Ok, I had to read this title a couple of times, but this seems important taken into account that it’s predominantly a correlation for which people try to find explanations and thus speculate. But that this correlation exists is for me the big news: countries with greater gender equality have a lower percentage of female STEM graduates.
From the press release:
Countries with greater gender equality see a smaller proportion of women taking degrees in science, technology, engineering and mathematics (STEM), a new study has found. Policymakers could use the findings to reconsider initiatives to increase women’s participation in STEM, say the researchers.
Dubbed the ‘gender equality paradox’, the research found that countries such as Albania and Algeria have a greater percentage of women amongst their STEM graduates than countries lauded for their high levels of gender equality, such as Finland, Norway or Sweden.
The researchers, from Leeds Beckett University in the UK and the University of Missouri in the USA, believe this might be because countries with less gender equality often have little welfare support, making the choice of a relatively highly-paid STEM career more attractive.
The study, published in Psychological Science, also looked at what might motivate girls and boys to choose to study STEM subjects, including overall ability, interest or enjoyment in the subject and whether science subjects were a personal academic strength.
Using data on 475,000 adolescents across 67 countries or regions, the researchers found that while boys’ and girls’ achievement in STEM subjects was broadly similar, science was more likely to be boys’ best subject. Girls, even when their ability in science equalled or excelled that of boys, were often likely to be better overall in reading comprehension, which relates to higher ability in non-STEM subjects. Girls also tended to register a lower interest in science subjects. These differences were near-universal across all the countries and regions studied.
This could explain some of the gender disparity in STEM participation, as Gijsbert Stoet, Professor in Psychology from Leeds Beckett University explains:
“The further you get in secondary and then higher education, the more subjects you need to drop until you end with just one. We are inclined to choose what we are best at and also enjoy. This makes sense and matches common school advice.” he said. “So, even though girls can match boys in terms of how well they do at science and mathematics in school, if those aren’t their best subjects and they are less interested in them, then they’re likely to choose to study something else.”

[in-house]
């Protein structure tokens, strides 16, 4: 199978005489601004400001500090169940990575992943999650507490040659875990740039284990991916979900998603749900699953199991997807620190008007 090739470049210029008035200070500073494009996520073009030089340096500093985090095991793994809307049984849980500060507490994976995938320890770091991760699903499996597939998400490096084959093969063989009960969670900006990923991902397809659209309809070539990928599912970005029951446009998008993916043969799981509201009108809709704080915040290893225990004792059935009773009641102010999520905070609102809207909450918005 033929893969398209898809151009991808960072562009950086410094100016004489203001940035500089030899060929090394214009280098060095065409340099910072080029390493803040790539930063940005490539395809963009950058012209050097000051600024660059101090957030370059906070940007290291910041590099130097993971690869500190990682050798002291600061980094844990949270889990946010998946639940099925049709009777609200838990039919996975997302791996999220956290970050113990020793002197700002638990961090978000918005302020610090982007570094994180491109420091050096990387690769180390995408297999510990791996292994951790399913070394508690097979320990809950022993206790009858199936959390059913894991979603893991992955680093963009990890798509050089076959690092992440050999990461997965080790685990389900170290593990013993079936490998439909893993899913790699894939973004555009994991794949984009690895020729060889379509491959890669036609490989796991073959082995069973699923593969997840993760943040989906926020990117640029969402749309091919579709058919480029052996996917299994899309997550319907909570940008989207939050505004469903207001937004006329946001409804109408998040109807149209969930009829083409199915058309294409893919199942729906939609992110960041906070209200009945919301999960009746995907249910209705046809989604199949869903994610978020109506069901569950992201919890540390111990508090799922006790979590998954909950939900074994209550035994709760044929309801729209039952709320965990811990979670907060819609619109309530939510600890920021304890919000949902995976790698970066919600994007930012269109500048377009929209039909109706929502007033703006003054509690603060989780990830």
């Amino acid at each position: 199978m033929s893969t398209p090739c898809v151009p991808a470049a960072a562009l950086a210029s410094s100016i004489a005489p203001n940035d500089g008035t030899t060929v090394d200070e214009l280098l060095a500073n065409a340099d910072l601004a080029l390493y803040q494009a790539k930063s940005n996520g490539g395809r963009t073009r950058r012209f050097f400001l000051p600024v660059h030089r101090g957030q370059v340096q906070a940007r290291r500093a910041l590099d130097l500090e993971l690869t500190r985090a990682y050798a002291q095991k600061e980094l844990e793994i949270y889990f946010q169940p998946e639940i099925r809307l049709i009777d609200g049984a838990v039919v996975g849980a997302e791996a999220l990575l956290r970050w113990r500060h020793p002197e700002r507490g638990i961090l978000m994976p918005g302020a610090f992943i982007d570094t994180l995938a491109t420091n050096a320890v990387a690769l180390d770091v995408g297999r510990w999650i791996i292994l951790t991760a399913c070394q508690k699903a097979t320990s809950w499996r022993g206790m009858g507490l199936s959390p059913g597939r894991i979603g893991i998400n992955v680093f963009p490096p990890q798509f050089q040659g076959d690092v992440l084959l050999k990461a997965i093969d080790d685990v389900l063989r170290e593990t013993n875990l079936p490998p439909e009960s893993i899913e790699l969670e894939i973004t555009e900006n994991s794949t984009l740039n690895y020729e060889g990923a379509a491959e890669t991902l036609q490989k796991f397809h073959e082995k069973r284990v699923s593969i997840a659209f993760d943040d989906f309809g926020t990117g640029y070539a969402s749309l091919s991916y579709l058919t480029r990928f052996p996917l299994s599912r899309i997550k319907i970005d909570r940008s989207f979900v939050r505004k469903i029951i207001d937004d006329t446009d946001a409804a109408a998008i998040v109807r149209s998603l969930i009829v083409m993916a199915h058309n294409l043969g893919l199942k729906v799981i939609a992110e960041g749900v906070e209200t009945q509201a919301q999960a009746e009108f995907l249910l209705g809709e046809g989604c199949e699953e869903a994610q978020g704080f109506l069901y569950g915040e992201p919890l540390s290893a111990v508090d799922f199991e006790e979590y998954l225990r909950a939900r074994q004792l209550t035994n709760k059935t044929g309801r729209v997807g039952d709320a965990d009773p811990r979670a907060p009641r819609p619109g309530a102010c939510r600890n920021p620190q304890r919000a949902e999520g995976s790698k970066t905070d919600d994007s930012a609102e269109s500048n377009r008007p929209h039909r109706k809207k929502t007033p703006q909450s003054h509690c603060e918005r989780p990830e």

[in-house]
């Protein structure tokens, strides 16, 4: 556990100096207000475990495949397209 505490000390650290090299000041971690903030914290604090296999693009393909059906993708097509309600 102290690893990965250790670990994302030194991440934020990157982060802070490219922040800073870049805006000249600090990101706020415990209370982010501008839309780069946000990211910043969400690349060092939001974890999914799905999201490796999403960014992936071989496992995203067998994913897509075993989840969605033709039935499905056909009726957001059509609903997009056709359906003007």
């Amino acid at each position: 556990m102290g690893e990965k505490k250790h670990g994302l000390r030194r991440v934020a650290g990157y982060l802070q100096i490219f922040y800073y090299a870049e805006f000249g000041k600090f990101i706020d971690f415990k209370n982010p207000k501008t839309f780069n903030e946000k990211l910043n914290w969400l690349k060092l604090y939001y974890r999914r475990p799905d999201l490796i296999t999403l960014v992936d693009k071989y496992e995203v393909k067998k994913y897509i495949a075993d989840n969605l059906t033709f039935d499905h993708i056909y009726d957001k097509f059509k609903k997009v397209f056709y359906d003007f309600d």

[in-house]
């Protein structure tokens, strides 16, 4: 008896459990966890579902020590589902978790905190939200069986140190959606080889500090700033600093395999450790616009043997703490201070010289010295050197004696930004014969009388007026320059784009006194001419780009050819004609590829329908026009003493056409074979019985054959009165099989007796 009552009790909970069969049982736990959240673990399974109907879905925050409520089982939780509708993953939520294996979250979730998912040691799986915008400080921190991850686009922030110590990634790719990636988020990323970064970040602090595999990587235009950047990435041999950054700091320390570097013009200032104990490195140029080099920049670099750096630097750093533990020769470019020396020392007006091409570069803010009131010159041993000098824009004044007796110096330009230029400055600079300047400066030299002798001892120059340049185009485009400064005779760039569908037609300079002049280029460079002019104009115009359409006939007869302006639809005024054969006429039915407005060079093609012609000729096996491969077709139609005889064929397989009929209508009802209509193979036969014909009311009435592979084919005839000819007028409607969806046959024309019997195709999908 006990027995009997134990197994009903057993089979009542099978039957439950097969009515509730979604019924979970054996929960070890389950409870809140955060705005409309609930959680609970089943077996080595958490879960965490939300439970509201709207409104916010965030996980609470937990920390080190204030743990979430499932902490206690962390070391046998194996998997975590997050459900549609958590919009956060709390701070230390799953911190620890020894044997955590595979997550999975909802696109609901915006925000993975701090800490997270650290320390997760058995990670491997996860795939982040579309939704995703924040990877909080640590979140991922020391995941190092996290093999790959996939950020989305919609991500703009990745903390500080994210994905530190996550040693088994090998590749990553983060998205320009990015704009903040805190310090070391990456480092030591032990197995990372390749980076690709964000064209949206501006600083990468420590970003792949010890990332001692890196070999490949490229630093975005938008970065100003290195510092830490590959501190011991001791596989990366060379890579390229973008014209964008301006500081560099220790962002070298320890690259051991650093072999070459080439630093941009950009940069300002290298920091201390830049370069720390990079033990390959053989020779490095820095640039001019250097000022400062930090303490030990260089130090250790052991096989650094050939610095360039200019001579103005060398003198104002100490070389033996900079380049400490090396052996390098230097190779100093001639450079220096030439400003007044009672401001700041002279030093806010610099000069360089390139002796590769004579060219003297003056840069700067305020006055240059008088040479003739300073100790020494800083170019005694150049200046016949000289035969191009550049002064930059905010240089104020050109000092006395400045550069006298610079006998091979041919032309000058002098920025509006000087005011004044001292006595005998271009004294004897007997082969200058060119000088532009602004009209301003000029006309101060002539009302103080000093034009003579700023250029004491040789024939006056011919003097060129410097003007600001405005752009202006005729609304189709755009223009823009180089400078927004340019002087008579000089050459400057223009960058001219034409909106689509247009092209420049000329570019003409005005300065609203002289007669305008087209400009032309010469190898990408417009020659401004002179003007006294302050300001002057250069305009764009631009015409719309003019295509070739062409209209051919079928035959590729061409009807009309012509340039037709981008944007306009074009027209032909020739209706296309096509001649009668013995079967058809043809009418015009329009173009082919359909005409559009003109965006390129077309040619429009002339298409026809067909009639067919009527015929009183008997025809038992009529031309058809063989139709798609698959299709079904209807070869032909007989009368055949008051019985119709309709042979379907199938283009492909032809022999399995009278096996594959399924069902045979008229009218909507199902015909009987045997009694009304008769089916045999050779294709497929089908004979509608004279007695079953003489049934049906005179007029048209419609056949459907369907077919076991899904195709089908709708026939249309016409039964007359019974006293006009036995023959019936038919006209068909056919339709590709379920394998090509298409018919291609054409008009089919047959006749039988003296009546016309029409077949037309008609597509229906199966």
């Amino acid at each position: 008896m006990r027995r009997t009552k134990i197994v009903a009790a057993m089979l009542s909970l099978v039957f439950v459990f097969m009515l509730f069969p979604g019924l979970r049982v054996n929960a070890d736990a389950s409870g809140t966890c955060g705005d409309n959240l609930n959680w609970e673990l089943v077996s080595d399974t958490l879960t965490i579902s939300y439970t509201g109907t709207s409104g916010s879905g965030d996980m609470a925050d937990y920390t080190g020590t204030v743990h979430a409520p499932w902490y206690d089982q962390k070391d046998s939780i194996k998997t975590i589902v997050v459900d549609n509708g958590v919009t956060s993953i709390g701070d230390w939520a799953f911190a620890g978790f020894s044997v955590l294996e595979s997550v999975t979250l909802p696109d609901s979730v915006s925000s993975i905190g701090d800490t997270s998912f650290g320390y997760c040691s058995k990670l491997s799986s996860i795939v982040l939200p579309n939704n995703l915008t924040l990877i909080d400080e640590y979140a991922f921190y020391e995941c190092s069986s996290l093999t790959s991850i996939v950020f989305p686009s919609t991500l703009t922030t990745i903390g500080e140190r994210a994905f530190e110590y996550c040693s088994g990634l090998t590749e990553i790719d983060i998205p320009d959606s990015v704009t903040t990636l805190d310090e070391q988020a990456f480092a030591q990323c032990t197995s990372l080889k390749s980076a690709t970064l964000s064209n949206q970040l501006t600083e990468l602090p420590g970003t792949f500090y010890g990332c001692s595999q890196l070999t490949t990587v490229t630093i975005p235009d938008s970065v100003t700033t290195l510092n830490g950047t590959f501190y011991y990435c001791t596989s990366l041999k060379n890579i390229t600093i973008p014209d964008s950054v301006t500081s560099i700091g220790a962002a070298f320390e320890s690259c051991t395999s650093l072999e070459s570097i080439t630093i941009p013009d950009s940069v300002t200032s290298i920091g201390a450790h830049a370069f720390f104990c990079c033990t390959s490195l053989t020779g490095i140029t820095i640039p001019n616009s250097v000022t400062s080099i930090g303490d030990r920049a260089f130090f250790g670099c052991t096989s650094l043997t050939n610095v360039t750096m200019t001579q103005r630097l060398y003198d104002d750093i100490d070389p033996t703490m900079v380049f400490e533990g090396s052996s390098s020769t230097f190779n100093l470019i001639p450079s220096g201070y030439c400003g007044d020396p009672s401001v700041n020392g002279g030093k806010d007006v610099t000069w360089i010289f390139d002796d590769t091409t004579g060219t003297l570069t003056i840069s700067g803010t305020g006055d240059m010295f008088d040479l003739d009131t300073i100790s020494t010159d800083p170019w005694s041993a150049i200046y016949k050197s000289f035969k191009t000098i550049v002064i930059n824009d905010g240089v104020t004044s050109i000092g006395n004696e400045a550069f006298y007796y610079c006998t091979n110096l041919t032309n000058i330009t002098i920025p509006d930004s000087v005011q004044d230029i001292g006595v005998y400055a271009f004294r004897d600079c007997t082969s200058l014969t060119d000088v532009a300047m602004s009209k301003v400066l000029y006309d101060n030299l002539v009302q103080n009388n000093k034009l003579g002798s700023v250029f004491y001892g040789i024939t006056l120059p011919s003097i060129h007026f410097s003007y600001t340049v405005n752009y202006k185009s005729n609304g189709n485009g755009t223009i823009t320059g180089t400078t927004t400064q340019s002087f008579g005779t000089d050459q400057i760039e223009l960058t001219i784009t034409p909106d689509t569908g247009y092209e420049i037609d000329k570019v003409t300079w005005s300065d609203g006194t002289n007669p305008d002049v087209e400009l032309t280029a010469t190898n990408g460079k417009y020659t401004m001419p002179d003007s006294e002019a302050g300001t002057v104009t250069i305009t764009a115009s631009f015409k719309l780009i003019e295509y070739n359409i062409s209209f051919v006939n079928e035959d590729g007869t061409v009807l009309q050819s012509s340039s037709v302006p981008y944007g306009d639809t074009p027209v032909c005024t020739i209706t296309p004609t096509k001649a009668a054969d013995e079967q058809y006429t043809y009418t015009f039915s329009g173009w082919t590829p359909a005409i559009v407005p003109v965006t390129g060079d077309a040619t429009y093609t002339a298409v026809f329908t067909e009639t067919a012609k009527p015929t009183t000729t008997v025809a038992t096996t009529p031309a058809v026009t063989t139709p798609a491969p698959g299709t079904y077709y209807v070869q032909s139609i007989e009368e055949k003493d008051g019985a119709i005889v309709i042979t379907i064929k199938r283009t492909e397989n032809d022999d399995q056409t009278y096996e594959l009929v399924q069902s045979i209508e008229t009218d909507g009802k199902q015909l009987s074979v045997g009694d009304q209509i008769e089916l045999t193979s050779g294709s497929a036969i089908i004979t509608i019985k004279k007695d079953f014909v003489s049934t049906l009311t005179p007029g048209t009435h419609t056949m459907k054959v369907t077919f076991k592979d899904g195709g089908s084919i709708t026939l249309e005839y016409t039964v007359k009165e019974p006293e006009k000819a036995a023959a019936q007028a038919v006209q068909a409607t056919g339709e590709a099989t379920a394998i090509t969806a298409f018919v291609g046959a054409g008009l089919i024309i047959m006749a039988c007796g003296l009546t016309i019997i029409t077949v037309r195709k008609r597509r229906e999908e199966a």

The researchers also looked at how many girls might be expected to choose further study in STEM based on these criteria. They took the number of girls in each country who had the necessary ability in STEM and for whom it was also their best subject and compared this to the number of women graduating in STEM. They found there was a disparity in all countries, but with the gap once again larger in more gender equal countries. In the UK, 29% of STEM graduates are female, whereas 48% of UK girls might be expected to take those subjects based on science ability alone. This drops to 39% when both science ability and interest in the subject are taken into account.
Co-researcher Professor David Geary from the University of Missouri said: “Although countries with greater gender equality tend to be those where women are actively encouraged to participate in STEM, they lose more girls from an academic STEM track who might otherwise choose it, based on their personal academic strengths. Broader economic factors appear to contribute to the higher participation of women in STEM in countries with low gender equality and the lower participation in gender-equal countries.”
Countries with higher gender equality tend also to be welfare states, providing a high level of social security for their citizens, compared to those with lower gender equality which tend to have less secure and more difficult living conditions. Using the UNESCO overall life satisfaction (OLS) figures as a proxy for economic opportunity and hardship, the researchers found that in more gender equal countries, overall life satisfaction was higher.
Professor Stoet said: “STEM careers are generally secure and well-paid but the risks of not following such a path can vary. In more affluent countries where any choice of career feels relatively safe, women may feel able to make choices based on non-economic factors. Conversely, in countries with fewer economic opportunities, or where employment might be precarious, a well-paid and relatively secure STEM career can be more attractive to women.”